We have chosen to believe that black America is where it is today because of the individual choices of members of that community, rather than because of the systemic and institutionalized racism that existed in this country from the day Africans were brought to our shores as slaves and which exist still to this day.
We whites see our national narrative as one where we broke free of the oppression of King George and our British masters to create a great and powerful nation that offers the blessings of liberty to all who live here. We see a nation that pulled itself up by its collective bootstraps and rose from a backwater to become the dominant superpower it is today.
And, within this narrative, this vision of America as a place where everyone is free and equal, where social progress has erased the sins of the past, modern problems like crime, drug abuse and poverty, are indications of poor personal choices and behaviors, even when these ills disproportionately afflict members of certain racial groups in society.
In other words, we believe that equal opportunity exists for all those willing to make the effort necessary to succeed, but we also understand that blacks with college degrees are more than twice as likely to be unemployed than whites with college degrees, that blacks are half as likely to get a second job interview than whites, that 58% of people in prison in America are black or Hispanic, despite those races making up only a quarter of the American population, that they are 12 times more likely to be wrongly convicted of drug crimes than whites.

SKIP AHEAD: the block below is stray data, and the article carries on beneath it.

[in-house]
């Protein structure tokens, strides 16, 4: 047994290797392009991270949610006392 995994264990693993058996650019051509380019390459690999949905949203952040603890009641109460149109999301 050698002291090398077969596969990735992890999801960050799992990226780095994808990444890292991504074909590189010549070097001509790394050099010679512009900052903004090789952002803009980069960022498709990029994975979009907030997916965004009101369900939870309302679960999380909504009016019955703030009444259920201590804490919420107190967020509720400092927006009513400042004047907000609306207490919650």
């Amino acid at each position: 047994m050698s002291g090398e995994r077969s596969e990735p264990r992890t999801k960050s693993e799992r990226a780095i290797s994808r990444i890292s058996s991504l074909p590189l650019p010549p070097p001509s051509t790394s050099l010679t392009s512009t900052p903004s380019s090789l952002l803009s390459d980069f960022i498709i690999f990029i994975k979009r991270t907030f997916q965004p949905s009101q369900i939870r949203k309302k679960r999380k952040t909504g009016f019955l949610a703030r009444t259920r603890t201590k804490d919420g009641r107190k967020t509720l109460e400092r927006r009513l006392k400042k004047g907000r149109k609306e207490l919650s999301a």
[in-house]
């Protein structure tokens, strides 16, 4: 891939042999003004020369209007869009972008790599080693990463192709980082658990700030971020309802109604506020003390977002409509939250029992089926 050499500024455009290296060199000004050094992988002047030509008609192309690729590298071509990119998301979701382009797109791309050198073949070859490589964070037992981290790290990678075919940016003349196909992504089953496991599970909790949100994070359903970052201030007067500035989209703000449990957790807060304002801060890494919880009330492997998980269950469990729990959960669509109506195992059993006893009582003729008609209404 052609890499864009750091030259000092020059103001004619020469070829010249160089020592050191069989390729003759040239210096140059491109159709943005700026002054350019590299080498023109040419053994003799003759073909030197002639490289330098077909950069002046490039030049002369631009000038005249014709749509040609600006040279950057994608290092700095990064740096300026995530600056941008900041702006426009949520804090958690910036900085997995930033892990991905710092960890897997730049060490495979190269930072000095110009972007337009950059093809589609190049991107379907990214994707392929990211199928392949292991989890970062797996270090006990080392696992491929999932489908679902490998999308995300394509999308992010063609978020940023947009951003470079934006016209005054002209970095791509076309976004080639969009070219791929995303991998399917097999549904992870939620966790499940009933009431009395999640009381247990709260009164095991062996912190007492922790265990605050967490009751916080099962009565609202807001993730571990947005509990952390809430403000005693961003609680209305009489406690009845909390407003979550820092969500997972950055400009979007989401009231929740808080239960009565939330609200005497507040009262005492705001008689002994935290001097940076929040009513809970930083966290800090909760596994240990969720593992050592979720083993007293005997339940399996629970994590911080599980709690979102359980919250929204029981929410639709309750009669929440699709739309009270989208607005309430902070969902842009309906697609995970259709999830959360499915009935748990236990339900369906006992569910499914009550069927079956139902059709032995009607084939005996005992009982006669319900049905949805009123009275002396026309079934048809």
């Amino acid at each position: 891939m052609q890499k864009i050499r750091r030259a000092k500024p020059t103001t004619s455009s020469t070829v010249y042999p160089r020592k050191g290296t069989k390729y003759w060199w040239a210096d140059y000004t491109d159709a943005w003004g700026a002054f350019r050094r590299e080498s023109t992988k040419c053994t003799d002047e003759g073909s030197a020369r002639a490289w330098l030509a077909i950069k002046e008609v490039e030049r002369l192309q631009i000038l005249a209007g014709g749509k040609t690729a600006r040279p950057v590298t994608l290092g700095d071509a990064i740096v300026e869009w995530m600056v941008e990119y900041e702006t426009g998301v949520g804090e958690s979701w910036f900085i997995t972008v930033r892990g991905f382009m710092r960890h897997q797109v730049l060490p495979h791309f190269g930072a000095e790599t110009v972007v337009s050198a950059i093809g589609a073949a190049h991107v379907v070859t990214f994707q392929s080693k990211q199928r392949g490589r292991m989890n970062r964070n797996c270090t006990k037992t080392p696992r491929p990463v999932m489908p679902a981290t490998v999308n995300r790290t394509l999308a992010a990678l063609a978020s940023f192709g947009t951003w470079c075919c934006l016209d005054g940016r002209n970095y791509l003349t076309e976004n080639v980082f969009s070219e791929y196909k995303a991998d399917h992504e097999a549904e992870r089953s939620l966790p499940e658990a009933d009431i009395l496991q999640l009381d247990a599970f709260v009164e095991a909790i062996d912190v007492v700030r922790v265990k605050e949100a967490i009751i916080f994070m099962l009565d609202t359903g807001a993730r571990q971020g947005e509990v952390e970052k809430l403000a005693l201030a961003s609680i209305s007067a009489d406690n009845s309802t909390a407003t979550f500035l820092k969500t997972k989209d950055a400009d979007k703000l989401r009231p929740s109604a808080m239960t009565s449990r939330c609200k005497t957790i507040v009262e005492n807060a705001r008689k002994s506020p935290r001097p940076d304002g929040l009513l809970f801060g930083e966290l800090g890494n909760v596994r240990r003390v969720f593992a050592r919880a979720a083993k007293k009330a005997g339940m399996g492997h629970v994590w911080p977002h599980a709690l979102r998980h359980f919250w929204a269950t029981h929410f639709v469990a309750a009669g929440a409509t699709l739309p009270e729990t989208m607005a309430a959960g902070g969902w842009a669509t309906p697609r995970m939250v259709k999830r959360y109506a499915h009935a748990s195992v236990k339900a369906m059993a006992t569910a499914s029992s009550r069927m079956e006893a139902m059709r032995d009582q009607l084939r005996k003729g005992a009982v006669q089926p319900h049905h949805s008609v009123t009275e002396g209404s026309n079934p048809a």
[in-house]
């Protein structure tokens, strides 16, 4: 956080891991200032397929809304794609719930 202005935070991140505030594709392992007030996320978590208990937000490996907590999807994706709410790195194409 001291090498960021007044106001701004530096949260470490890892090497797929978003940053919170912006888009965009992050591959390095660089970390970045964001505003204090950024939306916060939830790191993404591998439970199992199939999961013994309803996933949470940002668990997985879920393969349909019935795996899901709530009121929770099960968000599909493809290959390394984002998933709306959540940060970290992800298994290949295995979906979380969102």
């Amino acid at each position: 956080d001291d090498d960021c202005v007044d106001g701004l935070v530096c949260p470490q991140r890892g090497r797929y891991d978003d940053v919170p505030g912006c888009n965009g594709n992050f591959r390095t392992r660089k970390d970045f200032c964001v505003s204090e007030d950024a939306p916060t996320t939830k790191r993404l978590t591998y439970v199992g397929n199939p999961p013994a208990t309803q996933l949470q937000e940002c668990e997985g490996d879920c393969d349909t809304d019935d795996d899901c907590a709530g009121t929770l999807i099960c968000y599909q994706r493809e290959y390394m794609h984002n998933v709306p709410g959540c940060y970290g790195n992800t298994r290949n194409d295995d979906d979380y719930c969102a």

If we believe that opportunity for all is equal, how, then, do we explain the disparity in results?
It is either one of two things: either we believe that black and Hispanic people are somehow racially or culturally inclined to fail in greater numbers than are whites and Asians, or that the impact of cultural and institutional racism has negatively impacted their communities in ways that make the results we see inevitable.